Could Trump Be Winning His Trade War Against China?

Hosted by China’s President Xi in Beijing last November


We Thought If Any Country Had The Stomach To Go Mano-A-Mano With The President It’d Be China, Especially With Its History Of Not Being Conciliatory To The U.S.


And on the surface, that still appears to be true. Trump’s original round of tariffs hasn’t brought China back to the table. So he just gave them a big nudge: ordering his Trade Representative to start preparing to more than double the tariffs planned on an additional $200-billion of Chinese goods. From 10% to 25%. According to the New York Times, the earliest those higher tariffs would be implemented is probably September, meaning Trump’s latest move is a shot across the bow, for now.

At the same time, the Hong Kong-based South China Morning Post reports China’s been badly stung by some major miscalculations it made in the early stages of the trade battle. So much so that the SCMP reports now China’s spending a lot of time and money trying to “understand” Trump. Something the President must love to hear.

The Alibaba-owned newspaper asserts:

  1. China thought Trump was just bluffing.
  2. When it turned out he wasn’t, China thought it could swoop in and form an trade alliance with the EU to do battle against Washington. Turns out the EU wasn’t that interested.

We’ve been wondering to ourselves what explains the EU’s surprisingly Trump-friendly behavior. The best we can come up with is they’re trying to be the adults in the room. And by that we mean for whatever reason they feel compelled to try to keep global trading relationships as normal as possible for as long as possible. They know that Trump won’t be President forever. They hope he won’t damage traditional relationships so irreparably they can’t be fixed when someone new comes in. And to achieve that, they’re willing to make some sacrifices.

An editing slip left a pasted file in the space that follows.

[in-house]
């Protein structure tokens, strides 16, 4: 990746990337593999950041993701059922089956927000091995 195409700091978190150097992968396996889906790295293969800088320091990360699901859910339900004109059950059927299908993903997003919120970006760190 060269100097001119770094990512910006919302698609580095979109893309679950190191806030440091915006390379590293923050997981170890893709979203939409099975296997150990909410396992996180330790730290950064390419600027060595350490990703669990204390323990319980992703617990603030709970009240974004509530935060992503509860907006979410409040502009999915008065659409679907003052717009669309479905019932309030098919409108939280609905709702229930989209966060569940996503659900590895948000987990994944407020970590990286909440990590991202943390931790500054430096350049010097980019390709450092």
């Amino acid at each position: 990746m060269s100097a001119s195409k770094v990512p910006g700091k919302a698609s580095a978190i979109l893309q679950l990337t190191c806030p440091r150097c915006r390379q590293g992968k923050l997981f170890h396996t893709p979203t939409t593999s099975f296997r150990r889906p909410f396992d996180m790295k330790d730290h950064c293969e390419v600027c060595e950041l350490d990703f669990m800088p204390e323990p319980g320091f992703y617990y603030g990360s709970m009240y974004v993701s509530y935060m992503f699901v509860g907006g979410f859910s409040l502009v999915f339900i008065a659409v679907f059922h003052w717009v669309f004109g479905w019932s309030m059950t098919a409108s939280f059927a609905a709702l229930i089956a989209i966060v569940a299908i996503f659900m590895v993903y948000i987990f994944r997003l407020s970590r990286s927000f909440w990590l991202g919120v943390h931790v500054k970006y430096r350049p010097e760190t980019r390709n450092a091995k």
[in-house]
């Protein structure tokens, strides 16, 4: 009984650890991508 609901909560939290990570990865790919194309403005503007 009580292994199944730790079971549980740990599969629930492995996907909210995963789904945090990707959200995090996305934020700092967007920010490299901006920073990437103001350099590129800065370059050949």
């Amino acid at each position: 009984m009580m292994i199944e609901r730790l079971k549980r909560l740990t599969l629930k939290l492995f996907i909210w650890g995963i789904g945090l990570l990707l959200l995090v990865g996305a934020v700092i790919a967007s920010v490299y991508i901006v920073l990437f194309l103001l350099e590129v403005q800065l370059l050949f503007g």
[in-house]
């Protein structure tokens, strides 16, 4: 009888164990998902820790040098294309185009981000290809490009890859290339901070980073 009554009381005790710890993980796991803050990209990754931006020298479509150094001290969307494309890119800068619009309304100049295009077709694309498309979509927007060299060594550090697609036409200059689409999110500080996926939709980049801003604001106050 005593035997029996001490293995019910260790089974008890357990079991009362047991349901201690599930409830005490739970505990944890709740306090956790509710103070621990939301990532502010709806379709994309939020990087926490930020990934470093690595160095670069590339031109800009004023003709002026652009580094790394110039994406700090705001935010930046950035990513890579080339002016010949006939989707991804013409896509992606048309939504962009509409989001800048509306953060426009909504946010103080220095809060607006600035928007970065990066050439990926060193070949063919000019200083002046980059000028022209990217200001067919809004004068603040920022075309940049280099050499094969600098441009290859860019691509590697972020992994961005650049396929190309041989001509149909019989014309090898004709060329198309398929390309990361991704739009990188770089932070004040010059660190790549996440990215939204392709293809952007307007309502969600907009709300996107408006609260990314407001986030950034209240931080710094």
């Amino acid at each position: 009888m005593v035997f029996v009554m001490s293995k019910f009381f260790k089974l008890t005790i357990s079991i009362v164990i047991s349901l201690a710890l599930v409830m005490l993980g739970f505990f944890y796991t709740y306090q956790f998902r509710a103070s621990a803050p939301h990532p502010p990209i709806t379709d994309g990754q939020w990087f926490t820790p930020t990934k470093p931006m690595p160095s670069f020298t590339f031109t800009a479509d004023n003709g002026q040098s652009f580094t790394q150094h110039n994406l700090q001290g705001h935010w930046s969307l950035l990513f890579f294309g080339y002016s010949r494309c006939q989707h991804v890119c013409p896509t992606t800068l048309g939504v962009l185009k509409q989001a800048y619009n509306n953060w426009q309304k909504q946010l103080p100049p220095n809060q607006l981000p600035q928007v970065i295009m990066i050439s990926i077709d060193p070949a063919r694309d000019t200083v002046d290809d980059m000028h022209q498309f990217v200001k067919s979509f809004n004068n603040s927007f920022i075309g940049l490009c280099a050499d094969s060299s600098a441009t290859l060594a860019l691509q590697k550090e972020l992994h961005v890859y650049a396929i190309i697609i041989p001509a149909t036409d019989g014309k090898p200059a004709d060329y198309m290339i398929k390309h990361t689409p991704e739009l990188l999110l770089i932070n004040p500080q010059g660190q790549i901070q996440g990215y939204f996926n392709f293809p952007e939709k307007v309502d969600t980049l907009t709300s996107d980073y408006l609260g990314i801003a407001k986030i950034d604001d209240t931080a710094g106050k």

Which apparently includes a willingness to be mercilessly ridiculed and lampooned by Trump. For instance, at a rally, where Trump entertained the crowd with a fanciful reenactment of a phone call from the EU where they begged him for a sit-down (complete with funny voices and gestures).


Trump posted this photo of an embrace with EU Commission President Jean-Claude Juncker on his own Twitter feed


Anyway, Trump’s asking a lot more of China than he is the EU. Which makes sense because the EU’s trade surplus with the U.S. is a lot smaller. Europe is also a lot better at respecting intellectual property. But while Trump keeps talking about “reciprocal”–how he wants trade tariffs to be reciprocal–that’s not really what he’s asking of China. Because China tomorrow could drop a lot of tariffs with the U.S. and the impact on the overall surplus might be hardly noticeable. That’s because demand for Chinese goods in the U.S. market is huge, and demand for finished goods from the U.S. in China is small. So Trump isn’t really just asking for reciprocity, he’s asking for some kind of buying program guaranteeing purchases of a certain level of U.S. goods. Looking at it cynically (although we think still accurately): it’s welfare.

China did stock up on a lot of soybeans from the U.S. right before Trump’s first round of tariffs were put into effect, but soybeans don’t last forever. Now, China is looking to places like Brazil to make up for the loss of U.S. supply.

And one big concern about more than doubling proposed tariff levels: at some point it could backfire. A 10% increase on the price of a towel at Walmart for instance, might not be that noticeable. Or it might not even appear at all. Walmart could squeeze its Chinese manufacturer into a discount equal to that tariff, the alternative being losing a lucrative contract altogether. Or Walmart could eat the few cents on every dollar and leave the price where it is, assuming the increase will be temporary. A 25% increase however, becomes a lot more difficult to negotiate away or absorb.

Trade wars ultimately are all about patience, and who’s willing to withstand the economic fallout the longest. We’ve heard Trump even in these early days urge patience on the part of Americans. The tipping point usually is when higher prices start taking a big bite out of the wallets of consumers.